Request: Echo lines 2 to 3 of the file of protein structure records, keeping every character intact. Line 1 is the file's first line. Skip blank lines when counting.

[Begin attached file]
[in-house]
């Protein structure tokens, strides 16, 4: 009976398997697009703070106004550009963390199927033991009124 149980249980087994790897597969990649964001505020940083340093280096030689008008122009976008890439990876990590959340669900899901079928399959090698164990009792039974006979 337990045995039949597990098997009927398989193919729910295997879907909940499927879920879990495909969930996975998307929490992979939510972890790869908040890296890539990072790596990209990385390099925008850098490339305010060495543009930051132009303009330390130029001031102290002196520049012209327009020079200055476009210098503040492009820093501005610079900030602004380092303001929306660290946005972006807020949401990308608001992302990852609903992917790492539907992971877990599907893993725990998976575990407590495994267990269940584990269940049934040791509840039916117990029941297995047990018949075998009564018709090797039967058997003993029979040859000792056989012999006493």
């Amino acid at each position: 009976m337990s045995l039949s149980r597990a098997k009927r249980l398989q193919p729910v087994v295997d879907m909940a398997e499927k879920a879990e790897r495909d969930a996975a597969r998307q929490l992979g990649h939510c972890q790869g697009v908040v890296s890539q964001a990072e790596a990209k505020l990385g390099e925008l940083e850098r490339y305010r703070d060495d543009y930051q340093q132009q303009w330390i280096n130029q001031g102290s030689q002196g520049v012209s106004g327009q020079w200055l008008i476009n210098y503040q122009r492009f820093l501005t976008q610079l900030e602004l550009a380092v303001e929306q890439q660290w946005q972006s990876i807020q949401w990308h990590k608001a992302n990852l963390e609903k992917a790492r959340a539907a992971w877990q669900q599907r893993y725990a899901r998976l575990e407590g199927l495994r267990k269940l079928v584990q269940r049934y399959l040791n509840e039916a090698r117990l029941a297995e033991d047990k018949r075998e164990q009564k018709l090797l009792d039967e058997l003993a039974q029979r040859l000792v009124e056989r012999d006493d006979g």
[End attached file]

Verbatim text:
């Protein structure tokens, strides 16, 4: 009976398997697009703070106004550009963390199927033991009124 149980249980087994790897597969990649964001505020940083340093280096030689008008122009976008890439990876990590959340669900899901079928399959090698164990009792039974006979 337990045995039949597990098997009927398989193919729910295997879907909940499927879920879990495909969930996975998307929490992979939510972890790869908040890296890539990072790596990209990385390099925008850098490339305010060495543009930051132009303009330390130029001031102290002196520049012209327009020079200055476009210098503040492009820093501005610079900030602004380092303001929306660290946005972006807020949401990308608001992302990852609903992917790492539907992971877990599907893993725990998976575990407590495994267990269940584990269940049934040791509840039916117990029941297995047990018949075998009564018709090797039967058997003993029979040859000792056989012999006493």
């Amino acid at each position: 009976m337990s045995l039949s149980r597990a098997k009927r249980l398989q193919p729910v087994v295997d879907m909940a398997e499927k879920a879990e790897r495909d969930a996975a597969r998307q929490l992979g990649h939510c972890q790869g697009v908040v890296s890539q964001a990072e790596a990209k505020l990385g390099e925008l940083e850098r490339y305010r703070d060495d543009y930051q340093q132009q303009w330390i280096n130029q001031g102290s030689q002196g520049v012209s106004g327009q020079w200055l008008i476009n210098y503040q122009r492009f820093l501005t976008q610079l900030e602004l550009a380092v303001e929306q890439q660290w946005q972006s990876i807020q949401w990308h990590k608001a992302n990852l963390e609903k992917a790492r959340a539907a992971w877990q669900q599907r893993y725990a899901r998976l575990e407590g199927l495994r267990k269940l079928v584990q269940r049934y399959l040791n509840e039916a090698r117990l029941a297995e033991d047990k018949r075998e164990q009564k018709l090797l009792d039967e058997l003993a039974q029979r040859l000792v009124e056989r012999d006493d006979g």